Clive Woodward has revisited last November's World Cup final loss by England to South Africa, branding some of their preparations as "embarrassing" and asking why there was no post-finals debrief after Eddie Jones' team failed to fire a shot in the biggest game of their lives.
Woodward had previously hinted that England were distracted coming into the decider in Yokohama versus the Springboks - after stunning the All Blacks 19-7 in the semifinal a week earlier.
All of the teams that had knocked out the All Blacks at previous World Cups – bar eventual winners Australia in 1991 – had failed to back up their New Zealand elimination performances.
France in 1999 lost the final to Australia after knocking out the All Blacks, Australia then lost the 2003 final to England after doing likewise in the last four, while the French were defeated in the 2007 semifinals by the English after dumping the Kiwis. That same fate then befell Jones' England eight months ago, the high of beating New Zealand getting quickly followed a deflating underperformance and defeat by the Springboks in the decider seven days later.
It's a loss that still clearly rankles with Woodward, the 2003 tournament-winning coach who was present at the 2019 finals in Japan as a pundit. Speaking on a webinar hosted by St Mary's University Twickenham where he is a visiting professor, he tore strips off England, slamming the behaviour of props Dan Cole and Joe Marler at a media conference 48 hours before the final and how the squad then arrived late to the stadium on matchday.
Reflecting on the difference he found between the England that won its semifinal and the team that lost the final, Woodward said: "The game against the All Blacks was pretty, pretty special. I was there with people like Martin Johnson, Lawrence Dallaglio and they knew better than anybody that that was the semifinal… Rugby World Cup is about winning the final and nothing else matters.
"Being there first-hand you just saw this amazing performance and in that (semifinal) week in the build-up everything was great. You could just feel there was a real edge to this team. Eddie Jones was great in the press conference, really in his belligerent best.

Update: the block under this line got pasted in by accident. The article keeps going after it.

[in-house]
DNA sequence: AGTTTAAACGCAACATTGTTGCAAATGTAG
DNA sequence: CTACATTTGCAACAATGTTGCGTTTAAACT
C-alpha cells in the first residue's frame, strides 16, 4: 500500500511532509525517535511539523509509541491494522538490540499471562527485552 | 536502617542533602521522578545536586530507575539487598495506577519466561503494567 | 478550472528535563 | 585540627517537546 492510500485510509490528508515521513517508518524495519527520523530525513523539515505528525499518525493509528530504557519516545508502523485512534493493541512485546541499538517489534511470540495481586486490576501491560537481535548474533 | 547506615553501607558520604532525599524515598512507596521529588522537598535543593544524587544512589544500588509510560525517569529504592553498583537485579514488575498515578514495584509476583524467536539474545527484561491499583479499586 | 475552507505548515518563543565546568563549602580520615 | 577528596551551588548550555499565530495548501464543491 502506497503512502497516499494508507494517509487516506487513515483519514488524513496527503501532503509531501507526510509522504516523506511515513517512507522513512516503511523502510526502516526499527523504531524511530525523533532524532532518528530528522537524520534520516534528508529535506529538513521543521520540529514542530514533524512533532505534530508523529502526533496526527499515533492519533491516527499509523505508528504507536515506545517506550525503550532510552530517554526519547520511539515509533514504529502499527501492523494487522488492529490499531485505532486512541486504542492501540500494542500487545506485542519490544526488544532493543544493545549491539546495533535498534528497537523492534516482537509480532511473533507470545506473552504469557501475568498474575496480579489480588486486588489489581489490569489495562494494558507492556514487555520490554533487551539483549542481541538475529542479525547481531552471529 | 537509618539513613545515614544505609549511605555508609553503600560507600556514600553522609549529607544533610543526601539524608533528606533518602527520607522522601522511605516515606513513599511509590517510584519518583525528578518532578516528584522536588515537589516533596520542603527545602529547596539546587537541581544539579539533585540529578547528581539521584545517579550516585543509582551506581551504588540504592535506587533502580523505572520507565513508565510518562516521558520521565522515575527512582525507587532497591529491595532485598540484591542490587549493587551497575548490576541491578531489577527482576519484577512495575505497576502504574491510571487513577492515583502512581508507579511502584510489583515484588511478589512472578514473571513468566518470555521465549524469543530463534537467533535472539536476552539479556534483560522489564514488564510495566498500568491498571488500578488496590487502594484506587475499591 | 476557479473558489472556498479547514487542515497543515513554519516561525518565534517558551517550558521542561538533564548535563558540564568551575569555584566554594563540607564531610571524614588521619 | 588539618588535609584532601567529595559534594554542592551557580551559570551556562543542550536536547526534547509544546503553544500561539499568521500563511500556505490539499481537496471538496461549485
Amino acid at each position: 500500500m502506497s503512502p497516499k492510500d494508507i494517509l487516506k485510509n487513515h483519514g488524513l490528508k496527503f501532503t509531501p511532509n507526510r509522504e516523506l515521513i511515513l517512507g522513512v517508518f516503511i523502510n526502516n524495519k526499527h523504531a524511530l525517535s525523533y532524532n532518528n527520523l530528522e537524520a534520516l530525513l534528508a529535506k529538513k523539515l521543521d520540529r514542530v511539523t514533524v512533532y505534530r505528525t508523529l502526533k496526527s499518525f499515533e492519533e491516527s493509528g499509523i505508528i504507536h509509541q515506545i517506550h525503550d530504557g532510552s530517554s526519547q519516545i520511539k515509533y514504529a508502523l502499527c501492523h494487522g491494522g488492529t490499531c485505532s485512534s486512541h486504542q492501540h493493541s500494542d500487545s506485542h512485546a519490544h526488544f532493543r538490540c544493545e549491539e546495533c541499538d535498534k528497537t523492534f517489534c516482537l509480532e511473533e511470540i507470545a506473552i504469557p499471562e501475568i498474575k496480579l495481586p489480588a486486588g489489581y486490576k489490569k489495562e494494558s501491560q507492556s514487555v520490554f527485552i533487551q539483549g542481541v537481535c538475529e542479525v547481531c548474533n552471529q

"He said who in the room thinks we can win his game – I wasn't there by the way. Not a single hand went up and he said, 'There you go, we have got no chance'. The English, we are probably better than most when we are in a corner and written off. It was our kind of trademark (in '03), and this team was in a corner. No one thought they could beat the All Blacks.
"But that England team was fantastic when you look at Maro (Itoje), Owen Farrell and these guys, you have got some of the best players ever to have played for England. So England knew they had a real chance and they got everything right.
"Even before the game I was pitchside with ITV, Owen Farrell came past and we had a firm handshake, eye to eye contact, and I just turned and said they are going to win this game. You could just see it was there. When you have been there and felt it, you know when things are right.
"So they win this game and they play really well, there is no doubt about it. They beat the All Blacks and no one can say they didn't deserve to win. Then the following week, being there was the most frustrating week ever because you just felt it was completely different. Everyone in the media, apart from me, was saying England by 20, 30 points because South Africa beat Wales in the semi-final and Wales could and should have won that game – South Africa played really poorly," continued Woodward.
"So you have this crisis situation – you look at the South Africans on paper and you go, 'Wow, this is a serious team'. Of course, everyone is building up England and they didn't help themselves. They just seemed to get distracted, it just wasn't the same.
"I was with Martin and Lawrence and we were going, 'This is going to be close, this is going to be more than close'. In fact, I thought South Africa were going to win because it was a complete reversal from the semifinal. I just saw distractions everywhere," explained Woodward, who visited the England camp two days before the final.
"I don't normally go to the press conferences despite the fact that I was working over there for the Mail and ITV. But I went to this press conference because I was interviewing Eddie Jones after the main press conference. Eddie and Owen were there and it was the Thursday afternoon, two days before the biggest day of your life, and they were okay. It wasn't quite as sharp and edgy, there was a bit too much humour for me.